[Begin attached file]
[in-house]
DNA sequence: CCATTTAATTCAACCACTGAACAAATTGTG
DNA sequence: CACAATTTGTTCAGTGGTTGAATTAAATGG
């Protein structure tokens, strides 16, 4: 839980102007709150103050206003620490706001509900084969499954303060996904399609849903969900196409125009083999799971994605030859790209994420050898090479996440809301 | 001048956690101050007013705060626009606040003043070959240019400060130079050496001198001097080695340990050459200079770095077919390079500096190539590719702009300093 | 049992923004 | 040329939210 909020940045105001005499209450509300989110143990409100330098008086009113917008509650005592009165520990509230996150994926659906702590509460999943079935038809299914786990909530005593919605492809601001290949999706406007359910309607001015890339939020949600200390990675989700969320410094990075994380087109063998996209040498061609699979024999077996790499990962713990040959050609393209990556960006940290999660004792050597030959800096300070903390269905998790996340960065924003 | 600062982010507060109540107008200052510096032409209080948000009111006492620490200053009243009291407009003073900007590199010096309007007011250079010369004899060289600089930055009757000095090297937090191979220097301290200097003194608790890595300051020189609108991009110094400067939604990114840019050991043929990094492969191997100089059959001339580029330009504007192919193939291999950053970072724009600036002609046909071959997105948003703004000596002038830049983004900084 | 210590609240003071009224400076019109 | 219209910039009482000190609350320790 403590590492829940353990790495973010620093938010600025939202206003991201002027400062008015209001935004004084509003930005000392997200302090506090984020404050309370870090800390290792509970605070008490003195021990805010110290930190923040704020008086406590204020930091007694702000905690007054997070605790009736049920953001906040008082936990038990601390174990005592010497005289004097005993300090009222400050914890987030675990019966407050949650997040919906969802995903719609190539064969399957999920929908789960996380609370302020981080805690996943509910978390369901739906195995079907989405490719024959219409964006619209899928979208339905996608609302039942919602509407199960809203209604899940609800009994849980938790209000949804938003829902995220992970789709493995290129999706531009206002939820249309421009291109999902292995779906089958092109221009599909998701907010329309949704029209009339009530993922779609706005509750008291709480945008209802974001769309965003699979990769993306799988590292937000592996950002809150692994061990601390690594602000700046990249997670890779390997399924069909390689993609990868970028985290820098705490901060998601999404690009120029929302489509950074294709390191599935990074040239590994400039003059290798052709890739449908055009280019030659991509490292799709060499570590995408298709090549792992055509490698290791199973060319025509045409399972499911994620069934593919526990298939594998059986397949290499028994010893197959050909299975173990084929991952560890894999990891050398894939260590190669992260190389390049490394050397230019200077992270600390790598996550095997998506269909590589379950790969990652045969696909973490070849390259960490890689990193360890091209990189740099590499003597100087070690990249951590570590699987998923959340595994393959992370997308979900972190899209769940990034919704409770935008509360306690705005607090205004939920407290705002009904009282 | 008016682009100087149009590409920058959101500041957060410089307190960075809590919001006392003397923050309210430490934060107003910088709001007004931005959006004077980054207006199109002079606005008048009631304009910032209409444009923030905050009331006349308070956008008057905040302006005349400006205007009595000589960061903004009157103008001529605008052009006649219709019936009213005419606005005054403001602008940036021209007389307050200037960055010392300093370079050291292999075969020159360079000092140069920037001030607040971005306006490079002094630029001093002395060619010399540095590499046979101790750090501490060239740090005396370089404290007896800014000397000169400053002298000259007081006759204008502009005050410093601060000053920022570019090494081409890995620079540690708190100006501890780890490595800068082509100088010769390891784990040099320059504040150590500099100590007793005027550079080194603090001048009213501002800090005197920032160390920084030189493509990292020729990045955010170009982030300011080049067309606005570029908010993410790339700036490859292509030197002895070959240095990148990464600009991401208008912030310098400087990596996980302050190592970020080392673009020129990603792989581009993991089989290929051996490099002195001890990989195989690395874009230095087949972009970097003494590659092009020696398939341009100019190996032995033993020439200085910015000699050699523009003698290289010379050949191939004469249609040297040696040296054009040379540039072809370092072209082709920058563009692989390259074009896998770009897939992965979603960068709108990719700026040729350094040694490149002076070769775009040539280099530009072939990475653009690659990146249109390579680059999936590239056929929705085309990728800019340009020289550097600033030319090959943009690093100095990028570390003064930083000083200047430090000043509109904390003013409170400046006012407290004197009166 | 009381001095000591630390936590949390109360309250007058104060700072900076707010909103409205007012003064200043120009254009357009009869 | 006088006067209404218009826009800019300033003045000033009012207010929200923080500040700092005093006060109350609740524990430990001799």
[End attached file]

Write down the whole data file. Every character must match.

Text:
[in-house]
DNA sequence: CCATTTAATTCAACCACTGAACAAATTGTG
DNA sequence: CACAATTTGTTCAGTGGTTGAATTAAATGG
């Protein structure tokens, strides 16, 4: 839980102007709150103050206003620490706001509900084969499954303060996904399609849903969900196409125009083999799971994605030859790209994420050898090479996440809301 | 001048956690101050007013705060626009606040003043070959240019400060130079050496001198001097080695340990050459200079770095077919390079500096190539590719702009300093 | 049992923004 | 040329939210 909020940045105001005499209450509300989110143990409100330098008086009113917008509650005592009165520990509230996150994926659906702590509460999943079935038809299914786990909530005593919605492809601001290949999706406007359910309607001015890339939020949600200390990675989700969320410094990075994380087109063998996209040498061609699979024999077996790499990962713990040959050609393209990556960006940290999660004792050597030959800096300070903390269905998790996340960065924003 | 600062982010507060109540107008200052510096032409209080948000009111006492620490200053009243009291407009003073900007590199010096309007007011250079010369004899060289600089930055009757000095090297937090191979220097301290200097003194608790890595300051020189609108991009110094400067939604990114840019050991043929990094492969191997100089059959001339580029330009504007192919193939291999950053970072724009600036002609046909071959997105948003703004000596002038830049983004900084 | 210590609240003071009224400076019109 | 219209910039009482000190609350320790 403590590492829940353990790495973010620093938010600025939202206003991201002027400062008015209001935004004084509003930005000392997200302090506090984020404050309370870090800390290792509970605070008490003195021990805010110290930190923040704020008086406590204020930091007694702000905690007054997070605790009736049920953001906040008082936990038990601390174990005592010497005289004097005993300090009222400050914890987030675990019966407050949650997040919906969802995903719609190539064969399957999920929908789960996380609370302020981080805690996943509910978390369901739906195995079907989405490719024959219409964006619209899928979208339905996608609302039942919602509407199960809203209604899940609800009994849980938790209000949804938003829902995220992970789709493995290129999706531009206002939820249309421009291109999902292995779906089958092109221009599909998701907010329309949704029209009339009530993922779609706005509750008291709480945008209802974001769309965003699979990769993306799988590292937000592996950002809150692994061990601390690594602000700046990249997670890779390997399924069909390689993609990868970028985290820098705490901060998601999404690009120029929302489509950074294709390191599935990074040239590994400039003059290798052709890739449908055009280019030659991509490292799709060499570590995408298709090549792992055509490698290791199973060319025509045409399972499911994620069934593919526990298939594998059986397949290499028994010893197959050909299975173990084929991952560890894999990891050398894939260590190669992260190389390049490394050397230019200077992270600390790598996550095997998506269909590589379950790969990652045969696909973490070849390259960490890689990193360890091209990189740099590499003597100087070690990249951590570590699987998923959340595994393959992370997308979900972190899209769940990034919704409770935008509360306690705005607090205004939920407290705002009904009282 | 008016682009100087149009590409920058959101500041957060410089307190960075809590919001006392003397923050309210430490934060107003910088709001007004931005959006004077980054207006199109002079606005008048009631304009910032209409444009923030905050009331006349308070956008008057905040302006005349400006205007009595000589960061903004009157103008001529605008052009006649219709019936009213005419606005005054403001602008940036021209007389307050200037960055010392300093370079050291292999075969020159360079000092140069920037001030607040971005306006490079002094630029001093002395060619010399540095590499046979101790750090501490060239740090005396370089404290007896800014000397000169400053002298000259007081006759204008502009005050410093601060000053920022570019090494081409890995620079540690708190100006501890780890490595800068082509100088010769390891784990040099320059504040150590500099100590007793005027550079080194603090001048009213501002800090005197920032160390920084030189493509990292020729990045955010170009982030300011080049067309606005570029908010993410790339700036490859292509030197002895070959240095990148990464600009991401208008912030310098400087990596996980302050190592970020080392673009020129990603792989581009993991089989290929051996490099002195001890990989195989690395874009230095087949972009970097003494590659092009020696398939341009100019190996032995033993020439200085910015000699050699523009003698290289010379050949191939004469249609040297040696040296054009040379540039072809370092072209082709920058563009692989390259074009896998770009897939992965979603960068709108990719700026040729350094040694490149002076070769775009040539280099530009072939990475653009690659990146249109390579680059999936590239056929929705085309990728800019340009020289550097600033030319090959943009690093100095990028570390003064930083000083200047430090000043509109904390003013409170400046006012407290004197009166 | 009381001095000591630390936590949390109360309250007058104060700072900076707010909103409205007012003064200043120009254009357009009869 | 006088006067209404218009826009800019300033003045000033009012207010929200923080500040700092005093006060109350609740524990430990001799």